Tibor D ry (1894-1977), winner of Hungary's highest artistic honor, the Kossuth Prize, in 1948, was first imprisoned in 1934 by the Horthy regime for translating Andr Gide's diary of his journey to Russia, and again, over twenty years later, for his writings and political activities during the Hungarian Revolt of 1956 against Soviet occupation. Around the world, Tibor D ry Committees formed: Picasso, Camus, Sartre, Bertrand Russel, E.M. Forster, and in the Indian Congress Committee were among the many involved.
Today, Tibor D ry is venerated as one of the most important literary figures of Hungary and, like Chekhov, a master of the modern short story. Love and Other Stories presents some of D ry's finest work. In "Games of the Underworld," ordinary people in Budapest try to survive the winter of war in cramped cellars and encounter menacing Arrow-Cross men, a towering giant, a blind horse, a vinegar sponge; in "The Circus," a group of bored children transmogrifies into a grotesque spectacle; in "Love," a political prisoner is released after seven years and returns home to his wife and son. George Szirtes, the award-winning translator from the Hungarian and winner of the 2004 T.S. Eliot Prize for poetry, gives a brilliant introduction to this visionary collection that deals passionately with questions of responsibility and conscience, of social justice and renewal.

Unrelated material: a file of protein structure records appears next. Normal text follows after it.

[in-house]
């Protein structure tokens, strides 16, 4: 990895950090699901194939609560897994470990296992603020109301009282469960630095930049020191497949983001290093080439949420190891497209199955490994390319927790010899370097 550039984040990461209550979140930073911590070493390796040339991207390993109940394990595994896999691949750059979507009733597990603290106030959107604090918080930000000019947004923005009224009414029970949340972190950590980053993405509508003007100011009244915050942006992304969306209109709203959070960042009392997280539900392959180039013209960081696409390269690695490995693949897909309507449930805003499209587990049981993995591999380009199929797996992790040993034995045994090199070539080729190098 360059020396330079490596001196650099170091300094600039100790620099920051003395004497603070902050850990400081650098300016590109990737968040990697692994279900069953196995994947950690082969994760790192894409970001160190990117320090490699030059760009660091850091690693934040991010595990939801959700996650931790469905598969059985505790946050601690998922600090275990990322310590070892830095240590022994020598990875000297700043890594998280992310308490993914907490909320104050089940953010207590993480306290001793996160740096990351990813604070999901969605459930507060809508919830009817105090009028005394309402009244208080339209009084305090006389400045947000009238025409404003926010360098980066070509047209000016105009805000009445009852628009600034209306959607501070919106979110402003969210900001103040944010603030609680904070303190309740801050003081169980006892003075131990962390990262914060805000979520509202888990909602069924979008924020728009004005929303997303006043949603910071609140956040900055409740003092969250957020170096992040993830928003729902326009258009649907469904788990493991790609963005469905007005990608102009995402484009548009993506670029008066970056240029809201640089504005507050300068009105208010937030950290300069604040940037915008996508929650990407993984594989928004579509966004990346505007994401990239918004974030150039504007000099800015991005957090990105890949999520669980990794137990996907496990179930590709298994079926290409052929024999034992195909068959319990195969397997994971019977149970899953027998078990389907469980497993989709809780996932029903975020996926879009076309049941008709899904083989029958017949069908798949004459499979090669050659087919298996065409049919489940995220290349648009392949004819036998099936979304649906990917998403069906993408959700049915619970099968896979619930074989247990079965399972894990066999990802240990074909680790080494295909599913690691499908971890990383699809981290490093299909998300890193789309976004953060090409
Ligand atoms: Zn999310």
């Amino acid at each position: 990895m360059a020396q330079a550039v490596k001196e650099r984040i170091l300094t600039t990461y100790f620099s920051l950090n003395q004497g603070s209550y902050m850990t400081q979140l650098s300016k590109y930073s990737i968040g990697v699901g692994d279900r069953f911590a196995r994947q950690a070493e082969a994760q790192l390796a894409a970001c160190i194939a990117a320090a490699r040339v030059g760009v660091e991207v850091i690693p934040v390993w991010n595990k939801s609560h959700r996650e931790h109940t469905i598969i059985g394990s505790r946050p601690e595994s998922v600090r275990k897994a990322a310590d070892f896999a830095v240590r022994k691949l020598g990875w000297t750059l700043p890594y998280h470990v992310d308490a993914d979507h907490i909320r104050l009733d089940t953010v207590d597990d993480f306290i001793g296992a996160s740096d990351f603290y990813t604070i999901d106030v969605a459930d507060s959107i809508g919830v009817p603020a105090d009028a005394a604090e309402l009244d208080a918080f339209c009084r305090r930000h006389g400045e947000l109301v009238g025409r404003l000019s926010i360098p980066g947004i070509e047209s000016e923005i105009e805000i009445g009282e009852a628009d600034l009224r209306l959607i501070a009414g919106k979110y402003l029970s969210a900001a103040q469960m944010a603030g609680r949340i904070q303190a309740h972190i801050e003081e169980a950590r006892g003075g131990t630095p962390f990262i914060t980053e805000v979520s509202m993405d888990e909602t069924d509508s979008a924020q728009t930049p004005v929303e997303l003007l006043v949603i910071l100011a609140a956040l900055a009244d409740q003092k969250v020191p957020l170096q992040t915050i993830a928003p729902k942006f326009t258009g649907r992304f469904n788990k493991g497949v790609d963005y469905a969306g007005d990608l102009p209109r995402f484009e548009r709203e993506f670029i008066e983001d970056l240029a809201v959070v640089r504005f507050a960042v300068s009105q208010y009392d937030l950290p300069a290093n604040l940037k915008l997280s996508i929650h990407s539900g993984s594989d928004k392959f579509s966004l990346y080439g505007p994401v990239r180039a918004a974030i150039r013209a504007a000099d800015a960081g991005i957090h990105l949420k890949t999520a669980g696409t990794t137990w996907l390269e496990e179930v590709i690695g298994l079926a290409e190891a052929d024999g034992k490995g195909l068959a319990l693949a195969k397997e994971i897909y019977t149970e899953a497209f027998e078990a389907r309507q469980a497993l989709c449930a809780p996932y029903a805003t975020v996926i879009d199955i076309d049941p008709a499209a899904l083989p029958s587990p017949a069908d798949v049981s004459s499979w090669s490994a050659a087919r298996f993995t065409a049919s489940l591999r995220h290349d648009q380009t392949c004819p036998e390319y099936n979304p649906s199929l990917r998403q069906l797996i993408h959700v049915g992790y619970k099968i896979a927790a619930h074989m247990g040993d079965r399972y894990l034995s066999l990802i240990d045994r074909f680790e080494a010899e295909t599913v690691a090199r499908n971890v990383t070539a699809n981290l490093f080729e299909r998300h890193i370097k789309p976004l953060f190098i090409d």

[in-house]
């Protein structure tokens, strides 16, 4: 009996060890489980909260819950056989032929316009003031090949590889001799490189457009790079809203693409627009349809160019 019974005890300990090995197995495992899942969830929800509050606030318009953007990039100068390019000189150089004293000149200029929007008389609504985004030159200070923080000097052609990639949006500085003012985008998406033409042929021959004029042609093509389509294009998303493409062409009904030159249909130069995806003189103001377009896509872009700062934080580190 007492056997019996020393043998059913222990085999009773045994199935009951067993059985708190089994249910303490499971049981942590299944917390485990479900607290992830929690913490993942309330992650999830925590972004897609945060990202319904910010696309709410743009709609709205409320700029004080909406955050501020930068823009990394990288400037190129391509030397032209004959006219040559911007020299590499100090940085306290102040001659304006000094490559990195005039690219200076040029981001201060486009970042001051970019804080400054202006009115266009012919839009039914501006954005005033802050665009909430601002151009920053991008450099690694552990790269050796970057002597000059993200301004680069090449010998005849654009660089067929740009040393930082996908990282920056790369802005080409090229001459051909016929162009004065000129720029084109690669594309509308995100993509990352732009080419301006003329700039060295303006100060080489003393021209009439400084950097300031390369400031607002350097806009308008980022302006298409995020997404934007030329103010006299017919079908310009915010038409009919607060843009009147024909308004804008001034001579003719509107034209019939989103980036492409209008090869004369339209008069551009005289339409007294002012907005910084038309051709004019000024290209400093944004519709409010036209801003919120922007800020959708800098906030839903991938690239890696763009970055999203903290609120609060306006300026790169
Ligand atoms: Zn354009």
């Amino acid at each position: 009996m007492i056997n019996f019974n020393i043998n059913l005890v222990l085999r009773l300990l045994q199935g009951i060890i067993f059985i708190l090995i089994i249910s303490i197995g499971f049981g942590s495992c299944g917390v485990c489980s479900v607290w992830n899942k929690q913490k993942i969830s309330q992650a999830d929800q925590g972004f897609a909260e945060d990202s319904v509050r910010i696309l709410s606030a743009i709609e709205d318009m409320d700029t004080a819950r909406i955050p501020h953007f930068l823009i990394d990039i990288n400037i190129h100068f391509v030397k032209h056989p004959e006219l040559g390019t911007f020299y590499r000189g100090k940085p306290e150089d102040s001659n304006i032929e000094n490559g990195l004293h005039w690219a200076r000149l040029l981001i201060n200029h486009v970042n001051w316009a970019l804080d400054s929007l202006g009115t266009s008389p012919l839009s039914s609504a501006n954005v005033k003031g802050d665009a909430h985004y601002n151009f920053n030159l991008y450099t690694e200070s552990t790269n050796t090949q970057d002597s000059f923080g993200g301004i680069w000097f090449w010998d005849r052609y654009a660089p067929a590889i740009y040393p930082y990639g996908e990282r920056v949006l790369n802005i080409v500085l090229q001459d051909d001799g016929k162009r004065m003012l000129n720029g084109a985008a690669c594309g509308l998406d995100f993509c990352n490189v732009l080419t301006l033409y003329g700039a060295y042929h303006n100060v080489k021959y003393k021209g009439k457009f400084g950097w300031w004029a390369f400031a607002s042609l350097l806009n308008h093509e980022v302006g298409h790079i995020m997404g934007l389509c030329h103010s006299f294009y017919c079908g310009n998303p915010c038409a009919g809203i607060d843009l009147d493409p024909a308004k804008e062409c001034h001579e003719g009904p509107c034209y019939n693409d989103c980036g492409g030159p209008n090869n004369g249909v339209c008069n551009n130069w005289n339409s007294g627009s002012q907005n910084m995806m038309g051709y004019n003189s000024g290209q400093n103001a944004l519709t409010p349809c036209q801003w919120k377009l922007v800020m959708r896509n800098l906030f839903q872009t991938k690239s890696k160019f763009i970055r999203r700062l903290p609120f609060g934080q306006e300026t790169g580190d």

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About the Author
Tibor Déry has few equals among writers in Hungarian.... [He] is one of the...masters of that great tradition of European realism that we associated with the name of Thomas Mann, and he deserves our close attention.
These are stories of hardship, injustice, cruelty, and hope. All take place in Budapest during and after the Second World War, but, for their keenness of eye and largeness of heart, they belong to a tradition of dramatic storytelling that isn't confined by period or place. They remind me of Stories by Tolstoy, Checkhov, Verga, Lawrence and Hemingway. Here is one of the outstanding writers of the twentieth century.--Ben Sonnenberg
Tibor Déry was a dissenter, a subversive revolutionary and, in his old age, a jailbird. He was also one of the greatest stylists in the history of Hungarian literature.--Péter Nádas